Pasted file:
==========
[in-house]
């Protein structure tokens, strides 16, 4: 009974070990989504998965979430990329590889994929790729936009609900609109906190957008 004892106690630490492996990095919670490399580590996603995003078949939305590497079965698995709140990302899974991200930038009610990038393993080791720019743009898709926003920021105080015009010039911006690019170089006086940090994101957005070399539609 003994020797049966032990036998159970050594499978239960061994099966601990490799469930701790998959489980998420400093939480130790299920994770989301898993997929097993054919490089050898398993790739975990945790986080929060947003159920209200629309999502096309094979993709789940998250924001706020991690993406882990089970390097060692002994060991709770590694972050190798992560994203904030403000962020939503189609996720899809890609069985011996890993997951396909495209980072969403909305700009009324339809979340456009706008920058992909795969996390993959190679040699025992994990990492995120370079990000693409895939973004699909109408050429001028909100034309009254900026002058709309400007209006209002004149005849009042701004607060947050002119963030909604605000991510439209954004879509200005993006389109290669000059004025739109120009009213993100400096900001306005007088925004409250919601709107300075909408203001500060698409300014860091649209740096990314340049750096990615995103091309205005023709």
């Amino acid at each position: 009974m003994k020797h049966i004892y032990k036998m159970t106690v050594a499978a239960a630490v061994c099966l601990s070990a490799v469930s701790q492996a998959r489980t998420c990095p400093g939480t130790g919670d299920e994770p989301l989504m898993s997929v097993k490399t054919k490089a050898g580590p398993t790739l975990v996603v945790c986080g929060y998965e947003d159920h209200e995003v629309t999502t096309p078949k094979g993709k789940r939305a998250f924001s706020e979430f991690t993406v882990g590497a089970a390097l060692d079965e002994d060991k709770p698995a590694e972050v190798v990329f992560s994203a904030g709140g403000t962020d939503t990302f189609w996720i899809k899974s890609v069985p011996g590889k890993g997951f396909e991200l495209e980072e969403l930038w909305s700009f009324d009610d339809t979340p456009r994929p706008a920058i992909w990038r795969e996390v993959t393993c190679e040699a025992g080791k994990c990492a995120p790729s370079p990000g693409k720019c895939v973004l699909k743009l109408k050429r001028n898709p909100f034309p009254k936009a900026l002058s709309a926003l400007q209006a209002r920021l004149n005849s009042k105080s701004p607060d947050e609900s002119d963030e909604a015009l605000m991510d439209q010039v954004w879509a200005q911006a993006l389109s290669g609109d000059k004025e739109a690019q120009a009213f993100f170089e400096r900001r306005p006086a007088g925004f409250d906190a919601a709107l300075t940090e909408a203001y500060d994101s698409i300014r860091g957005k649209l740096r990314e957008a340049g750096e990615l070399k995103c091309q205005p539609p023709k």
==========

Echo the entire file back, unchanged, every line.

[in-house]
């Protein structure tokens, strides 16, 4: 009974070990989504998965979430990329590889994929790729936009609900609109906190957008 004892106690630490492996990095919670490399580590996603995003078949939305590497079965698995709140990302899974991200930038009610990038393993080791720019743009898709926003920021105080015009010039911006690019170089006086940090994101957005070399539609 003994020797049966032990036998159970050594499978239960061994099966601990490799469930701790998959489980998420400093939480130790299920994770989301898993997929097993054919490089050898398993790739975990945790986080929060947003159920209200629309999502096309094979993709789940998250924001706020991690993406882990089970390097060692002994060991709770590694972050190798992560994203904030403000962020939503189609996720899809890609069985011996890993997951396909495209980072969403909305700009009324339809979340456009706008920058992909795969996390993959190679040699025992994990990492995120370079990000693409895939973004699909109408050429001028909100034309009254900026002058709309400007209006209002004149005849009042701004607060947050002119963030909604605000991510439209954004879509200005993006389109290669000059004025739109120009009213993100400096900001306005007088925004409250919601709107300075909408203001500060698409300014860091649209740096990314340049750096990615995103091309205005023709």
């Amino acid at each position: 009974m003994k020797h049966i004892y032990k036998m159970t106690v050594a499978a239960a630490v061994c099966l601990s070990a490799v469930s701790q492996a998959r489980t998420c990095p400093g939480t130790g919670d299920e994770p989301l989504m898993s997929v097993k490399t054919k490089a050898g580590p398993t790739l975990v996603v945790c986080g929060y998965e947003d159920h209200e995003v629309t999502t096309p078949k094979g993709k789940r939305a998250f924001s706020e979430f991690t993406v882990g590497a089970a390097l060692d079965e002994d060991k709770p698995a590694e972050v190798v990329f992560s994203a904030g709140g403000t962020d939503t990302f189609w996720i899809k899974s890609v069985p011996g590889k890993g997951f396909e991200l495209e980072e969403l930038w909305s700009f009324d009610d339809t979340p456009r994929p706008a920058i992909w990038r795969e996390v993959t393993c190679e040699a025992g080791k994990c990492a995120p790729s370079p990000g693409k720019c895939v973004l699909k743009l109408k050429r001028n898709p909100f034309p009254k936009a900026l002058s709309a926003l400007q209006a209002r920021l004149n005849s009042k105080s701004p607060d947050e609900s002119d963030e909604a015009l605000m991510d439209q010039v954004w879509a200005q911006a993006l389109s290669g609109d000059k004025e739109a690019q120009a009213f993100f170089e400096r900001r306005p006086a007088g925004f409250d906190a919601a709107l300075t940090e909408a203001y500060d994101s698409i300014r860091g957005k649209l740096r990314e957008a340049g750096e990615l070399k995103c091309q205005p539609p023709k």